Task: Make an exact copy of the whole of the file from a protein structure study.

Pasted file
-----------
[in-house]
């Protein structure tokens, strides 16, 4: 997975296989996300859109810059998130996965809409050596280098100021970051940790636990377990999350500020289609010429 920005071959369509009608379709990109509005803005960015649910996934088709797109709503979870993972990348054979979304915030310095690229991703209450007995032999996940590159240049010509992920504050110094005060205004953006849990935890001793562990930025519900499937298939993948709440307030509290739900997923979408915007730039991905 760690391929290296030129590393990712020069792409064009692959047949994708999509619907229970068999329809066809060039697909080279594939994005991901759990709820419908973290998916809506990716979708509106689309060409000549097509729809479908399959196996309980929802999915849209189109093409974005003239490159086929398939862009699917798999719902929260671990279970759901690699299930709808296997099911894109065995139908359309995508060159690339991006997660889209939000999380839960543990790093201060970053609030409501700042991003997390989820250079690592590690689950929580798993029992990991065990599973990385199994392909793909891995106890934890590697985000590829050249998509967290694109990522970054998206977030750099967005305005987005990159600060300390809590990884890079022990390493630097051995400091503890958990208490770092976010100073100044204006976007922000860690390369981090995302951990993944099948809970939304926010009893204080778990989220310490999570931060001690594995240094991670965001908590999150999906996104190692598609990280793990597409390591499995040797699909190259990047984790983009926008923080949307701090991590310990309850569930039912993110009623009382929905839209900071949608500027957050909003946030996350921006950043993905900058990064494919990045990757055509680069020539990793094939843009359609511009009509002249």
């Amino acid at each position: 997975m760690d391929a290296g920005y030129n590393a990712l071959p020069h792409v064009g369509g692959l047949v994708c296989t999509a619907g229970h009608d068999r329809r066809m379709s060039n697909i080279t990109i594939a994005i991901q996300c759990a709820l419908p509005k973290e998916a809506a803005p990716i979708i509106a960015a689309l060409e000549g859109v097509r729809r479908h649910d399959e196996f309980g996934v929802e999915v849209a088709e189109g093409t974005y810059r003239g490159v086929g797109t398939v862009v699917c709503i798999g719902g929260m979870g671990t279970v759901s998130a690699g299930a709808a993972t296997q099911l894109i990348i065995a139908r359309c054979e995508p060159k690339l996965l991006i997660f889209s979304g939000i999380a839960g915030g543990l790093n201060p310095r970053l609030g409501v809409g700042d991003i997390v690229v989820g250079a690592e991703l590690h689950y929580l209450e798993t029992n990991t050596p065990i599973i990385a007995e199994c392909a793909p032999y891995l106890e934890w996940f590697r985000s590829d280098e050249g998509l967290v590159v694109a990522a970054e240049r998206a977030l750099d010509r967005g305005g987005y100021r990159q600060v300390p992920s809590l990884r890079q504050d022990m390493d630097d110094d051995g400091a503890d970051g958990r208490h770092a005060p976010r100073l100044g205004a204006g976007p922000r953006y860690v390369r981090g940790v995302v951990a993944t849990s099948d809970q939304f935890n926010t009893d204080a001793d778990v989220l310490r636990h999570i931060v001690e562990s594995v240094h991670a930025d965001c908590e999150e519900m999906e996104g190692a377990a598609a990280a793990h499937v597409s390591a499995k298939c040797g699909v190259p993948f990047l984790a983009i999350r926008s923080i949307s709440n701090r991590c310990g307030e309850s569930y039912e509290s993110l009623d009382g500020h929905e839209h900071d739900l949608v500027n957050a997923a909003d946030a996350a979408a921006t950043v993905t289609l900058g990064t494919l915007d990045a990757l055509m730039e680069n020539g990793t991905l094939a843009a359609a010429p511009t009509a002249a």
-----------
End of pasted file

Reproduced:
[in-house]
């Protein structure tokens, strides 16, 4: 997975296989996300859109810059998130996965809409050596280098100021970051940790636990377990999350500020289609010429 920005071959369509009608379709990109509005803005960015649910996934088709797109709503979870993972990348054979979304915030310095690229991703209450007995032999996940590159240049010509992920504050110094005060205004953006849990935890001793562990930025519900499937298939993948709440307030509290739900997923979408915007730039991905 760690391929290296030129590393990712020069792409064009692959047949994708999509619907229970068999329809066809060039697909080279594939994005991901759990709820419908973290998916809506990716979708509106689309060409000549097509729809479908399959196996309980929802999915849209189109093409974005003239490159086929398939862009699917798999719902929260671990279970759901690699299930709808296997099911894109065995139908359309995508060159690339991006997660889209939000999380839960543990790093201060970053609030409501700042991003997390989820250079690592590690689950929580798993029992990991065990599973990385199994392909793909891995106890934890590697985000590829050249998509967290694109990522970054998206977030750099967005305005987005990159600060300390809590990884890079022990390493630097051995400091503890958990208490770092976010100073100044204006976007922000860690390369981090995302951990993944099948809970939304926010009893204080778990989220310490999570931060001690594995240094991670965001908590999150999906996104190692598609990280793990597409390591499995040797699909190259990047984790983009926008923080949307701090991590310990309850569930039912993110009623009382929905839209900071949608500027957050909003946030996350921006950043993905900058990064494919990045990757055509680069020539990793094939843009359609511009009509002249």
């Amino acid at each position: 997975m760690d391929a290296g920005y030129n590393a990712l071959p020069h792409v064009g369509g692959l047949v994708c296989t999509a619907g229970h009608d068999r329809r066809m379709s060039n697909i080279t990109i594939a994005i991901q996300c759990a709820l419908p509005k973290e998916a809506a803005p990716i979708i509106a960015a689309l060409e000549g859109v097509r729809r479908h649910d399959e196996f309980g996934v929802e999915v849209a088709e189109g093409t974005y810059r003239g490159v086929g797109t398939v862009v699917c709503i798999g719902g929260m979870g671990t279970v759901s998130a690699g299930a709808a993972t296997q099911l894109i990348i065995a139908r359309c054979e995508p060159k690339l996965l991006i997660f889209s979304g939000i999380a839960g915030g543990l790093n201060p310095r970053l609030g409501v809409g700042d991003i997390v690229v989820g250079a690592e991703l590690h689950y929580l209450e798993t029992n990991t050596p065990i599973i990385a007995e199994c392909a793909p032999y891995l106890e934890w996940f590697r985000s590829d280098e050249g998509l967290v590159v694109a990522a970054e240049r998206a977030l750099d010509r967005g305005g987005y100021r990159q600060v300390p992920s809590l990884r890079q504050d022990m390493d630097d110094d051995g400091a503890d970051g958990r208490h770092a005060p976010r100073l100044g205004a204006g976007p922000r953006y860690v390369r981090g940790v995302v951990a993944t849990s099948d809970q939304f935890n926010t009893d204080a001793d778990v989220l310490r636990h999570i931060v001690e562990s594995v240094h991670a930025d965001c908590e999150e519900m999906e996104g190692a377990a598609a990280a793990h499937v597409s390591a499995k298939c040797g699909v190259p993948f990047l984790a983009i999350r926008s923080i949307s709440n701090r991590c310990g307030e309850s569930y039912e509290s993110l009623d009382g500020h929905e839209h900071d739900l949608v500027n957050a997923a909003d946030a996350a979408a921006t950043v993905t289609l900058g990064t494919l915007d990045a990757l055509m730039e680069n020539g990793t991905l094939a843009a359609a010429p511009t009509a002249a």